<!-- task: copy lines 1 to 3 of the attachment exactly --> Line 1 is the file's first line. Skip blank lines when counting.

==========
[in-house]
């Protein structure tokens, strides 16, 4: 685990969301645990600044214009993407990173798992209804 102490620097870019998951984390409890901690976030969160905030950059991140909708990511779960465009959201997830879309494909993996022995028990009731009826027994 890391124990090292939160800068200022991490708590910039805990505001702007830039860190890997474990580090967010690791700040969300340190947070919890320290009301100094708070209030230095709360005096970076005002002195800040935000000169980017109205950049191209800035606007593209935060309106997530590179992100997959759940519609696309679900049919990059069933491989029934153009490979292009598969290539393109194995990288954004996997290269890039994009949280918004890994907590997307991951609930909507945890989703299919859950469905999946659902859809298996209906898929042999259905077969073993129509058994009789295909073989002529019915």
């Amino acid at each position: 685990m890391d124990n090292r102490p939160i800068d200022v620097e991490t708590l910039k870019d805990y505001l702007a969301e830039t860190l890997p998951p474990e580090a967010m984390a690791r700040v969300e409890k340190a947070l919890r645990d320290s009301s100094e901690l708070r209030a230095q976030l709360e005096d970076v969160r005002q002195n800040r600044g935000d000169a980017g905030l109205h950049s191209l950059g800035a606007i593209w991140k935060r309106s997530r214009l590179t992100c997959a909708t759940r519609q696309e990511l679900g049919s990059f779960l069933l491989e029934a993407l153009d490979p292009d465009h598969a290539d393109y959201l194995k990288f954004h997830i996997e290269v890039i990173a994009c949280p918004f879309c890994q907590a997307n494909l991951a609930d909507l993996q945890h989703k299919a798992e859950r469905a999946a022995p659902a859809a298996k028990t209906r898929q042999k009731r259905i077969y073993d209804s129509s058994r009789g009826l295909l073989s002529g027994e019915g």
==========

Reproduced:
[in-house]
């Protein structure tokens, strides 16, 4: 685990969301645990600044214009993407990173798992209804 102490620097870019998951984390409890901690976030969160905030950059991140909708990511779960465009959201997830879309494909993996022995028990009731009826027994 890391124990090292939160800068200022991490708590910039805990505001702007830039860190890997474990580090967010690791700040969300340190947070919890320290009301100094708070209030230095709360005096970076005002002195800040935000000169980017109205950049191209800035606007593209935060309106997530590179992100997959759940519609696309679900049919990059069933491989029934153009490979292009598969290539393109194995990288954004996997290269890039994009949280918004890994907590997307991951609930909507945890989703299919859950469905999946659902859809298996209906898929042999259905077969073993129509058994009789295909073989002529019915």
């Amino acid at each position: 685990m890391d124990n090292r102490p939160i800068d200022v620097e991490t708590l910039k870019d805990y505001l702007a969301e830039t860190l890997p998951p474990e580090a967010m984390a690791r700040v969300e409890k340190a947070l919890r645990d320290s009301s100094e901690l708070r209030a230095q976030l709360e005096d970076v969160r005002q002195n800040r600044g935000d000169a980017g905030l109205h950049s191209l950059g800035a606007i593209w991140k935060r309106s997530r214009l590179t992100c997959a909708t759940r519609q696309e990511l679900g049919s990059f779960l069933l491989e029934a993407l153009d490979p292009d465009h598969a290539d393109y959201l194995k990288f954004h997830i996997e290269v890039i990173a994009c949280p918004f879309c890994q907590a997307n494909l991951a609930d909507l993996q945890h989703k299919a798992e859950r469905a999946a022995p659902a859809a298996k028990t209906r898929q042999k009731r259905i077969y073993d209804s129509s058994r009789g009826l295909l073989s002529g027994e019915g």